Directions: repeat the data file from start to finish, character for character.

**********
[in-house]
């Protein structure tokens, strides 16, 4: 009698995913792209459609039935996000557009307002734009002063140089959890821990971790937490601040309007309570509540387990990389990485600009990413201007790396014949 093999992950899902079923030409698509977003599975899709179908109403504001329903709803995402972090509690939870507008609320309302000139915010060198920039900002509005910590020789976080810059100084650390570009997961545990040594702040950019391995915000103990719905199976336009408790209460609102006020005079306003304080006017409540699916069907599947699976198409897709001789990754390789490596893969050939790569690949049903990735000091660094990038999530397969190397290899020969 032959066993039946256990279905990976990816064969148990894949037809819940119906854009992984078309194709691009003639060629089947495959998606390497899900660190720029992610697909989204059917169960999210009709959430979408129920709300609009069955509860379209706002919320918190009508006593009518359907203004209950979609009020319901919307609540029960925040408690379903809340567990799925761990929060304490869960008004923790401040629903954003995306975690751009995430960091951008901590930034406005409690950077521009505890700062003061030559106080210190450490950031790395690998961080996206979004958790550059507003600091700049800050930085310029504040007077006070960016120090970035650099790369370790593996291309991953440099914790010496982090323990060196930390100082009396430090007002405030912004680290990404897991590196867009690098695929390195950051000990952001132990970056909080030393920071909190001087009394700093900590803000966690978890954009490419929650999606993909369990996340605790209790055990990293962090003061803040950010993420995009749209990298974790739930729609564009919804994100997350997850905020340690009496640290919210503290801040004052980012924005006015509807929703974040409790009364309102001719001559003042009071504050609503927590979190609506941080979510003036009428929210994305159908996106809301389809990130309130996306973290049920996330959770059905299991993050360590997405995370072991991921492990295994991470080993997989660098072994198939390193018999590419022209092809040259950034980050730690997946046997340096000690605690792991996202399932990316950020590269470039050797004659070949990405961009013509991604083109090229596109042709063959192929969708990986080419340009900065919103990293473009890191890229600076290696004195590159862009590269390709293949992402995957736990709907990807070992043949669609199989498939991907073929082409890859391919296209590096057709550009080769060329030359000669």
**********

[in-house]
């Protein structure tokens, strides 16, 4: 009698995913792209459609039935996000557009307002734009002063140089959890821990971790937490601040309007309570509540387990990389990485600009990413201007790396014949 093999992950899902079923030409698509977003599975899709179908109403504001329903709803995402972090509690939870507008609320309302000139915010060198920039900002509005910590020789976080810059100084650390570009997961545990040594702040950019391995915000103990719905199976336009408790209460609102006020005079306003304080006017409540699916069907599947699976198409897709001789990754390789490596893969050939790569690949049903990735000091660094990038999530397969190397290899020969 032959066993039946256990279905990976990816064969148990894949037809819940119906854009992984078309194709691009003639060629089947495959998606390497899900660190720029992610697909989204059917169960999210009709959430979408129920709300609009069955509860379209706002919320918190009508006593009518359907203004209950979609009020319901919307609540029960925040408690379903809340567990799925761990929060304490869960008004923790401040629903954003995306975690751009995430960091951008901590930034406005409690950077521009505890700062003061030559106080210190450490950031790395690998961080996206979004958790550059507003600091700049800050930085310029504040007077006070960016120090970035650099790369370790593996291309991953440099914790010496982090323990060196930390100082009396430090007002405030912004680290990404897991590196867009690098695929390195950051000990952001132990970056909080030393920071909190001087009394700093900590803000966690978890954009490419929650999606993909369990996340605790209790055990990293962090003061803040950010993420995009749209990298974790739930729609564009919804994100997350997850905020340690009496640290919210503290801040004052980012924005006015509807929703974040409790009364309102001719001559003042009071504050609503927590979190609506941080979510003036009428929210994305159908996106809301389809990130309130996306973290049920996330959770059905299991993050360590997405995370072991991921492990295994991470080993997989660098072994198939390193018999590419022209092809040259950034980050730690997946046997340096000690605690792991996202399932990316950020590269470039050797004659070949990405961009013509991604083109090229596109042709063959192929969708990986080419340009900065919103990293473009890191890229600076290696004195590159862009590269390709293949992402995957736990709907990807070992043949669609199989498939991907073929082409890859391919296209590096057709550009080769060329030359000669």